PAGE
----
US Federal Aviation Administration chief Michael Huerta today endorsed calls for a “thoughtful conversation” about how the agency is funded and which services it should provide.

A clearly agitated Huerta, who described 2013 as “a hell of a year”, acknowledged previous such discussions have been difficult, but need to be revisited as budgetary sequester and Congressional gridlock create turmoil within his agency’s finances.

“I think we need to ask ourselves and to ask you, our stakeholders, whether we really want to and need to – need to do everything the way we’ve always done it,” says Huerta, speaking to a lunch meeting of the Aero Club of Washington DC.

In the last three years, the FAA has endured three furloughs of thousands of employees, a reauthorization bill that was passed only after 23 extensions and a budgetary sequester that has slashed billions of dollars from the agency’s budget over the next 10 years.

The sequester forces the FAA to choose between reducing a $5 billion backlog of deferred maintenance or investing in the $1.8 billion NextGen air traffic system.

“We can’t keep doing minimal across the board maintenance,” Huerta says.

“We’re going to have to have a thoughtful conversation about what the FAA continues doing, what we might be able to stop doing and what we might be able to do differently,” he says.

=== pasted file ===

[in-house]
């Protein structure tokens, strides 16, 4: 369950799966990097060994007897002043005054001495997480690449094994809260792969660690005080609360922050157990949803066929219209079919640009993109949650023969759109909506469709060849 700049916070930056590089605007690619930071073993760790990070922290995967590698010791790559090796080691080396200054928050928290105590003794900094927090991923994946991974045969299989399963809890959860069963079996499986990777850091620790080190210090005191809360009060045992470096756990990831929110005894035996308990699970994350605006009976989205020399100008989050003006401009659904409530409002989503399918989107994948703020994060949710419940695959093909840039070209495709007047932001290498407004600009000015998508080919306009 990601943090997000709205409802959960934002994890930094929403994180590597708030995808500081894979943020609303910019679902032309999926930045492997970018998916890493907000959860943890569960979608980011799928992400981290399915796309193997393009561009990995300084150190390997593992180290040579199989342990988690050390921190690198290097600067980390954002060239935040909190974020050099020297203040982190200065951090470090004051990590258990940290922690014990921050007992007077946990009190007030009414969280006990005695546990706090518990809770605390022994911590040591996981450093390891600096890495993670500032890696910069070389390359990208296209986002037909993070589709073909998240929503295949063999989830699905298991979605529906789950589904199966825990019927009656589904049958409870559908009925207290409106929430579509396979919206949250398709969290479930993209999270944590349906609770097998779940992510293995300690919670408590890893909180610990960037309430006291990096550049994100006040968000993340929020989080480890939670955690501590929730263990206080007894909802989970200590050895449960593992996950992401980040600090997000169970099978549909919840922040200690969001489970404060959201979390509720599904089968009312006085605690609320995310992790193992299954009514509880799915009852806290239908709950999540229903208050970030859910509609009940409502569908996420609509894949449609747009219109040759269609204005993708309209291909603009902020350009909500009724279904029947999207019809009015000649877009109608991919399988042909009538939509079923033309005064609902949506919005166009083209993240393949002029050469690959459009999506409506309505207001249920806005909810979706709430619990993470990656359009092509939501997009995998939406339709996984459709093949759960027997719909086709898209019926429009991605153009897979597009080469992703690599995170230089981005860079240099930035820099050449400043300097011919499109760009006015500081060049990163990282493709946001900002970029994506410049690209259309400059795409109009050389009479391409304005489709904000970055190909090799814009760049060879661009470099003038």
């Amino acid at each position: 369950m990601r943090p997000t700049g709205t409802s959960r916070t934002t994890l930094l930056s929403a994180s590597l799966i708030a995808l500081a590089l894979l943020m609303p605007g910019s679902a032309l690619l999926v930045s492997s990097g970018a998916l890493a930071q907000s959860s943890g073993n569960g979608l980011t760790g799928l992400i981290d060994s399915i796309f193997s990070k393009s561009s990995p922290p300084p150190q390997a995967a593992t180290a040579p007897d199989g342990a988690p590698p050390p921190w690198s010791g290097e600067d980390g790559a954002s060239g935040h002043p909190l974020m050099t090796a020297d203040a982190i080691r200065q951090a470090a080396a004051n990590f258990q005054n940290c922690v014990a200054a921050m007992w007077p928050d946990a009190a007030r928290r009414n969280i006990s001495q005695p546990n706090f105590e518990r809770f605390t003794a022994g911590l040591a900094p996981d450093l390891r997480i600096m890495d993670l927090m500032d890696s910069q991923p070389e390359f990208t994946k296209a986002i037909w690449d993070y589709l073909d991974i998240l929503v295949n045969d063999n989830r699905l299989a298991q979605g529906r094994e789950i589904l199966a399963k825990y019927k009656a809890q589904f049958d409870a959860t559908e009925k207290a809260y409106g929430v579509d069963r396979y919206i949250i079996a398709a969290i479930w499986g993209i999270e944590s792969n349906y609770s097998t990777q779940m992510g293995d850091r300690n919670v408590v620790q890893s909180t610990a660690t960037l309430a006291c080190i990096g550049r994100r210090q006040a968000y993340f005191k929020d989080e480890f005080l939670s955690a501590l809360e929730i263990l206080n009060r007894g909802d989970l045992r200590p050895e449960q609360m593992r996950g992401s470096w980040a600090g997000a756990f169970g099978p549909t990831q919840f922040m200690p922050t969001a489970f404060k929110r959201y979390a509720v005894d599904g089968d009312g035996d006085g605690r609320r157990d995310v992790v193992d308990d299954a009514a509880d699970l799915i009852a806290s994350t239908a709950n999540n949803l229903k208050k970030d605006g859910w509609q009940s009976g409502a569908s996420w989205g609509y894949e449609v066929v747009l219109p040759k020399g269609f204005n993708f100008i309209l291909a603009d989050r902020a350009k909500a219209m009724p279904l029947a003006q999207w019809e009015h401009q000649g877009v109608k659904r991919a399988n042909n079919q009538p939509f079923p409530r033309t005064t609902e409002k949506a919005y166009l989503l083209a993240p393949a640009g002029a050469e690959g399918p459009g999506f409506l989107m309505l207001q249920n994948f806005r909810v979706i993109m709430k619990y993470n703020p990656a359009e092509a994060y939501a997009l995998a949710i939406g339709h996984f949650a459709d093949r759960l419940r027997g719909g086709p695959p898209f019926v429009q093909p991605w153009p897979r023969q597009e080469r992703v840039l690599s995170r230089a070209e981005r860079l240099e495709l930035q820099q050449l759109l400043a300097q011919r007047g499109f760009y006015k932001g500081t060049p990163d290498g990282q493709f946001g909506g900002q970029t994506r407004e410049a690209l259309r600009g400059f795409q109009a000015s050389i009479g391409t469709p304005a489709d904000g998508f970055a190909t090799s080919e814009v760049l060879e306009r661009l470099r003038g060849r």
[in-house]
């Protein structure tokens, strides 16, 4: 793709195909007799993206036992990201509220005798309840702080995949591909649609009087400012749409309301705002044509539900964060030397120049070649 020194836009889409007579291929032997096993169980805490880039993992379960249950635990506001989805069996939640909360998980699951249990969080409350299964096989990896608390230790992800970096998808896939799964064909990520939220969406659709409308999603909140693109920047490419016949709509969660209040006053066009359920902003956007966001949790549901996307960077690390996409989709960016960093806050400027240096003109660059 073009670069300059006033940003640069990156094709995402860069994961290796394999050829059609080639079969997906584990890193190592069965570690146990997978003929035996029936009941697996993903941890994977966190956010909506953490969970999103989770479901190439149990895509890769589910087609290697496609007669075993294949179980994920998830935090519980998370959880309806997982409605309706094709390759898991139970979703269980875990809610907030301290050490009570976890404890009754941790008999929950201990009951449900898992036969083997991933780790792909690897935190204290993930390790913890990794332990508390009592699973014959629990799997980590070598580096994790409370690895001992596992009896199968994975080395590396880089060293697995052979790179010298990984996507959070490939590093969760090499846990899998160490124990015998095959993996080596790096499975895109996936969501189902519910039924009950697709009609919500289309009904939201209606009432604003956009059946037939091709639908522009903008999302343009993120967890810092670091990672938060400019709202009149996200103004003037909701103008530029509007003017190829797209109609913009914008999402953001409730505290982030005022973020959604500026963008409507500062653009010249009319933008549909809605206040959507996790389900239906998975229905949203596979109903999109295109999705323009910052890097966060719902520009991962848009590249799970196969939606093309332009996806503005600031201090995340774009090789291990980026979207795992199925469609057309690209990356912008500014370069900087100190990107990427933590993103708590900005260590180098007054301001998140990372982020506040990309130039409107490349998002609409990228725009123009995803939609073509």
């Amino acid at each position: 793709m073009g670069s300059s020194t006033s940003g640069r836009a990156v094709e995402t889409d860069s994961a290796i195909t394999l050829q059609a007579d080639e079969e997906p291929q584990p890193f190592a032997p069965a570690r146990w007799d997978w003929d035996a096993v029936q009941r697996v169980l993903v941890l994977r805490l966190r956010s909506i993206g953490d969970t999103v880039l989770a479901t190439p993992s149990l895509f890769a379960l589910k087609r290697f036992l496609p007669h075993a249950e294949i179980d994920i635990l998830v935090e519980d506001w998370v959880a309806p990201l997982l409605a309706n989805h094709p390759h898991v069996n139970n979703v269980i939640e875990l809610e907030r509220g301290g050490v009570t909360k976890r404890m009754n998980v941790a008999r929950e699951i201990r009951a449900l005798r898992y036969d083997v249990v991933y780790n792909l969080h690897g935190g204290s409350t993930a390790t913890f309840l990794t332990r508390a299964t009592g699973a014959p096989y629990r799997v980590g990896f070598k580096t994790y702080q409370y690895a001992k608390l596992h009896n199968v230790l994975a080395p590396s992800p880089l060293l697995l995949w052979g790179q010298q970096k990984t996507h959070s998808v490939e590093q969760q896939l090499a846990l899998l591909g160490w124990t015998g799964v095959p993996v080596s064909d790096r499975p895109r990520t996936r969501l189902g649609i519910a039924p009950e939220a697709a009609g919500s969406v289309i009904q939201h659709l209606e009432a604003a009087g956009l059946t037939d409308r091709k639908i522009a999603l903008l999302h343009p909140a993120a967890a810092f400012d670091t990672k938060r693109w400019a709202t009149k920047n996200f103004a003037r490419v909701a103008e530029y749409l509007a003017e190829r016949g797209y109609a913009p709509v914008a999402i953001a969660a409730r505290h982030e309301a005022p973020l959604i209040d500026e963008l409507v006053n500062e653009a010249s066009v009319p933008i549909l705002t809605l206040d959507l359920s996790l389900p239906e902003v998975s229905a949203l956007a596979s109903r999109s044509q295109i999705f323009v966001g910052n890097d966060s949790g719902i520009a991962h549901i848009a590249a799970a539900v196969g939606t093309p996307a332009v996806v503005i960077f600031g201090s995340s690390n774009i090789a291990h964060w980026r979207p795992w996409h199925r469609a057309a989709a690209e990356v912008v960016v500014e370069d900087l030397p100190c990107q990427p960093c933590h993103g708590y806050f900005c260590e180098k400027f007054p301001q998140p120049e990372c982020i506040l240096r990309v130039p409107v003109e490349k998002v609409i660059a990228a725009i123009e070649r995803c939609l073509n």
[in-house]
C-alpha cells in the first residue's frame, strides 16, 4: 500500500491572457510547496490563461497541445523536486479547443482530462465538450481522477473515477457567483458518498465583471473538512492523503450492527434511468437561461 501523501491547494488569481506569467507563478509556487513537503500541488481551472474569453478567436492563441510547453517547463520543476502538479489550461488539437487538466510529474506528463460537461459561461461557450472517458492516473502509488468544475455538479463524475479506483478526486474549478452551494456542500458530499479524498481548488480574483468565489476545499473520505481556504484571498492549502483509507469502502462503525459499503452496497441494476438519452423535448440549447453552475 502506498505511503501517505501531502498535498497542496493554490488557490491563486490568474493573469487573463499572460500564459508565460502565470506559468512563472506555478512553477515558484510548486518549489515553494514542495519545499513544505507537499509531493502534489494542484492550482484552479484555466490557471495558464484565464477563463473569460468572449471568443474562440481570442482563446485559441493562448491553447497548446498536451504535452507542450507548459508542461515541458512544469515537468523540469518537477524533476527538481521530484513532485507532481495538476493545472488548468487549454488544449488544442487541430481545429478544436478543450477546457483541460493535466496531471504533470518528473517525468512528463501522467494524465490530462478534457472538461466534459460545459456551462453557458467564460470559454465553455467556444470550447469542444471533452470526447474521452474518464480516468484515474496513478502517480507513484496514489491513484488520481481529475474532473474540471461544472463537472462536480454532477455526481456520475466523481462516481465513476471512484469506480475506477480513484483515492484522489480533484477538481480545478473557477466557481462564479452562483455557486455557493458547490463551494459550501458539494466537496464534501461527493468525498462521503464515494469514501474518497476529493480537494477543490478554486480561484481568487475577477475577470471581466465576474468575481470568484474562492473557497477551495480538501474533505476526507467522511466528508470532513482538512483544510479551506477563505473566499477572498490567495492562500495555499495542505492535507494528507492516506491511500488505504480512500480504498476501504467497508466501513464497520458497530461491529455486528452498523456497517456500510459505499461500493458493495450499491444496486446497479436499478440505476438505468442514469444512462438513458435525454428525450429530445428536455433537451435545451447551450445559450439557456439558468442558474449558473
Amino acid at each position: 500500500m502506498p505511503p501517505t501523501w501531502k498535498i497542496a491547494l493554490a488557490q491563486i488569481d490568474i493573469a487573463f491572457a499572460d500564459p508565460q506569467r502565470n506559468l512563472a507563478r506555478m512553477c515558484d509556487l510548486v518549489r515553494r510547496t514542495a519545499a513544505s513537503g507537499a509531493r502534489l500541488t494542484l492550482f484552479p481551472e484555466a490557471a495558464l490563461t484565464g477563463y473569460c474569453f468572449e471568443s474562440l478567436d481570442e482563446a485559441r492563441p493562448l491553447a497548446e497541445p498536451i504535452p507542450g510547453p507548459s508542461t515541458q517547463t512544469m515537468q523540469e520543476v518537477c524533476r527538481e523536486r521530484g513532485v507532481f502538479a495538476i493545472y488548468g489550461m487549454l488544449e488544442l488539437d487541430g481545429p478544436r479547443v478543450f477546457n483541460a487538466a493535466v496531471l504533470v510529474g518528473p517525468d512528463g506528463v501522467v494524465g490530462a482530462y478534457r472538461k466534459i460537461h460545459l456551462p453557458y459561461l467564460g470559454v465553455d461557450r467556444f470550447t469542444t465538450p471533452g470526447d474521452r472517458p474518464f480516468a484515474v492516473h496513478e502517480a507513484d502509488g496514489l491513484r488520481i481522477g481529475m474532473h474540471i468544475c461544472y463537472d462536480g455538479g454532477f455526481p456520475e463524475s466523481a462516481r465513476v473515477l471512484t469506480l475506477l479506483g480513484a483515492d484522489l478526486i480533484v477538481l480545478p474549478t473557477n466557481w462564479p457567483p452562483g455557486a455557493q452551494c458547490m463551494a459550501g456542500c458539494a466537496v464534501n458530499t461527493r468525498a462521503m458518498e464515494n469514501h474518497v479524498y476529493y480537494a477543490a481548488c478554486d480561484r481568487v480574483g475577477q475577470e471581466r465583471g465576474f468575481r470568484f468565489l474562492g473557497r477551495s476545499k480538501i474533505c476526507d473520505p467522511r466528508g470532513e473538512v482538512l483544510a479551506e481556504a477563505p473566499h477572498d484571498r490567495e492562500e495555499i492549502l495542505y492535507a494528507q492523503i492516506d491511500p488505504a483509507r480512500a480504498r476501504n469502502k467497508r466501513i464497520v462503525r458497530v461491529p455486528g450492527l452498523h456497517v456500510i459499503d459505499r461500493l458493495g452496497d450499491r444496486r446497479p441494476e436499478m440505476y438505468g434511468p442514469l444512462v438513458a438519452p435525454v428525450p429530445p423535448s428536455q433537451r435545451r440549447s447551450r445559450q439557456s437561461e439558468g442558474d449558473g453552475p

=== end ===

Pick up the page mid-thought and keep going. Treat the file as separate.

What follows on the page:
Huerta’s remarks echo a wave of recent calls by aviation stakeholders to fundamentally reform the agency’s funding process.

The calls began last February by the FAA’s management advisory council, which sent a letter to Congress warning about the affects of political gridlock and the need to “create a sustainable financial future” for the agency.

In June, National Air Traffic Control Association (NATCA) president Paul Rinaldi called the sequester issue a “game-changer”, and said that the agency’s funding mechanism should be reviewed.

The FAA’s sprawling air traffic management system is funded primarily by the Airport and Airways Trust Fund, which levies taxes and fees on users of the national airspace.

Last year, the fund provided $10.9 billion of the FAA’s $15.3 billion budget, but the FAA needs more to maintain the current system at the same time as it develops the satellite-based NextGen programme.

“We’re increasingly being asked to do more with less,” Huerta says. “We have an aviation trust fund, but this trust fund only covers about two-thirds of our budget.”

The conversation Huerta is seeking will likely involve thorny topics, such as proposals to privatize the air traffic control system or raising user fees across the board or upon specific groups.

So far, no consensus has developed among the stakeholders on a clear solution, despite widespread agreement on the need to modernize the air traffic system. NATCA’s Rinaldi has stopped short of endorsing a privatized model, but has raised the issue as part of the discussion that needs to occur about the agency’s funding structure.

Other groups, such as the NBAA, have resisted calls for privatization, or imposing more fees on operators of private aircraft. But the Airlines for America lobbying group has called for lowering fees and taxes upon airlines.

“We need to look at the big picture,” Huerta says. “We have to take hold of the reins and we have to take charge.”